Brucella spp. are common zoonoses among wildlife and domestic animals including cattle (B. abortus), pigs (B. suis), goats (B. melitensis) and dogs (B. canis) who are usually asymptomatic carriers. While rare in the United States due to vaccination of livestock, Brucella spp. is considered endemic in areas of the Middle East, Central and South America and the Indian subcontinent. Symptoms of infection generally occur during an infectious abortion in which the placenta, fetal tissues and secretions contain high levels of the bacteria which can survive in the environment under various conditions for long periods of time. Humans are usually infected due to consumption of unpasteurized milk and cheeses. High risk professions such as veterinarians and slaughterhouse workers can also be infected by direct contract with contaminated materials or inhalation of aerosolized particles. Symptoms generally appear 1 to 2 weeks after infection with remittent/undulant fever the characteristic feature of the illness, in addition to arthralgias, fatigue, weight loss and hepatomegaly.
Laboratory identification of Brucella spp. is the gold standard but can be challenging as it is a slow growing organism and can infect personnel leading to laboratory acquired infections (LAI). When small Gram negative coccobacilli are identified that fail to grow on MacConkey agar, this should alert the laboratory worker of a potential agent of bioterrorism and work up should be performed in appropriate biosafety cabinets. Brucella spp. grows as small, smooth white colonies that appear after 24 to 48 hours incubation. It is catalase, oxidase and urease positive. Automated systems and MALDI-TOF mass spectrometry are not terribly reliable or recommended for identification of this organism due potential aerosolization events. When Brucella spp. is suspected, the level A clinical laboratory (a sentinel lab) should notify and send samples to a Level B/C lab (state health department) for confirmation. Subsequently, confirmed isolates can be forwarded to a level D lab (CDC) for speciation.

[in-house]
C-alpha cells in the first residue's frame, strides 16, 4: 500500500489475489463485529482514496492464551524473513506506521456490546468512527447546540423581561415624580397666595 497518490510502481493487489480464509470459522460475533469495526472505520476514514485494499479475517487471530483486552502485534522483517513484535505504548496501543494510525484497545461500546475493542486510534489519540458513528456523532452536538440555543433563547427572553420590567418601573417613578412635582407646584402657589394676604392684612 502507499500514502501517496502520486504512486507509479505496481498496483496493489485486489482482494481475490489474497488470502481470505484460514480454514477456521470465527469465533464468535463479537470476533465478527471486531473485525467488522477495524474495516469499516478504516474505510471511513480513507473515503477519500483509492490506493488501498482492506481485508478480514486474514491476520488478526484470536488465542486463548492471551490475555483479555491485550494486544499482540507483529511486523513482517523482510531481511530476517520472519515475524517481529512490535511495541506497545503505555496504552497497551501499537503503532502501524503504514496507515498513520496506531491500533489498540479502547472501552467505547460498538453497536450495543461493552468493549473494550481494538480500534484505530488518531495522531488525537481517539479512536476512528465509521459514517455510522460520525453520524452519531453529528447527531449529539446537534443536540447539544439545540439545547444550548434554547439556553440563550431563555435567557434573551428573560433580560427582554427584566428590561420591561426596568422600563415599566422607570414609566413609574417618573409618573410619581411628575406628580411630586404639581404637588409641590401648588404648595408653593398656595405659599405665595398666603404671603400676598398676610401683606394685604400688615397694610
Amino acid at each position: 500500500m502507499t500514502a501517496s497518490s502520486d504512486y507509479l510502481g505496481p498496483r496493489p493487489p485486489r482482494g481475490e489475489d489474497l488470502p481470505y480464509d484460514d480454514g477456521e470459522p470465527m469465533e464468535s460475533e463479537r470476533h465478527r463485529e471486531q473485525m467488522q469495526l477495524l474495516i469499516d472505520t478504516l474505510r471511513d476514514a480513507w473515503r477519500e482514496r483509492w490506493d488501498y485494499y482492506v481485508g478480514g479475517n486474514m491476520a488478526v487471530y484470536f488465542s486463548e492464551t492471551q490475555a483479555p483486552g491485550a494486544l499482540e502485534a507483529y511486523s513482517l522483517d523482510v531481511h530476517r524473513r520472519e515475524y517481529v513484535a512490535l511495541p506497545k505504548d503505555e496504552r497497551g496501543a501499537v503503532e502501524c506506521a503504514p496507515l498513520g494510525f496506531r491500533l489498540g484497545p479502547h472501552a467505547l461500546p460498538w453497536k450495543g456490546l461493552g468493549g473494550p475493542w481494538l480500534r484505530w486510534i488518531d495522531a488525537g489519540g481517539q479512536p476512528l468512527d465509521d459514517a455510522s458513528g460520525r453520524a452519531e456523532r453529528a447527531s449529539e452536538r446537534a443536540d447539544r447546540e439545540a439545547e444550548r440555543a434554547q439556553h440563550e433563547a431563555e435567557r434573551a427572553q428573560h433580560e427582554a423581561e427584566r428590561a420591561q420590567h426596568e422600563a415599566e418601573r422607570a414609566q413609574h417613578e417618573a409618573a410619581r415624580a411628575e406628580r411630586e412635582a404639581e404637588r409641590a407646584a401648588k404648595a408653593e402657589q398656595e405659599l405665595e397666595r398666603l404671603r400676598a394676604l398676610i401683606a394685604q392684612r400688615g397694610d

While overall, the mortality for Brucella spp. is very low, significant morbidity can result with long term non-specific symptoms and cardiac and osteoarticular complications. Good outcomes result when acute presentations are treated with combined regimens of antibiotics. The World Health Organization (WHO) recommends the use of oral doxycycline and rifampin for 6 to 8 weeks. Susceptibility testing is not recommended as resistance is rare and the concern for laboratory safety. In the case of laboratory exposures, prophylaxis with doxycycline and rifampin for 3 weeks is recommended for high risk workers. In the case of low risk employees, temperature monitoring for 6 months and serologic testing at defined time points is standard as the incubation period for Brucella can be this long.
-Melissa Brents, MD, is a 4rd year Anatomic and Clinical Pathology resident at the University of Mississippi Medical Center.
-Lisa Stempak, MD, is an Assistant Professor of Pathology at the University of Mississippi Medical Center in Jackson, MS. She is certified by the American Board of Pathology in Anatomic and Clinical Pathology as well as Medical Microbiology. She is the director of the Microbiology and Serology Laboratories. Her interests include infectious disease histology, process and quality improvement and resident education.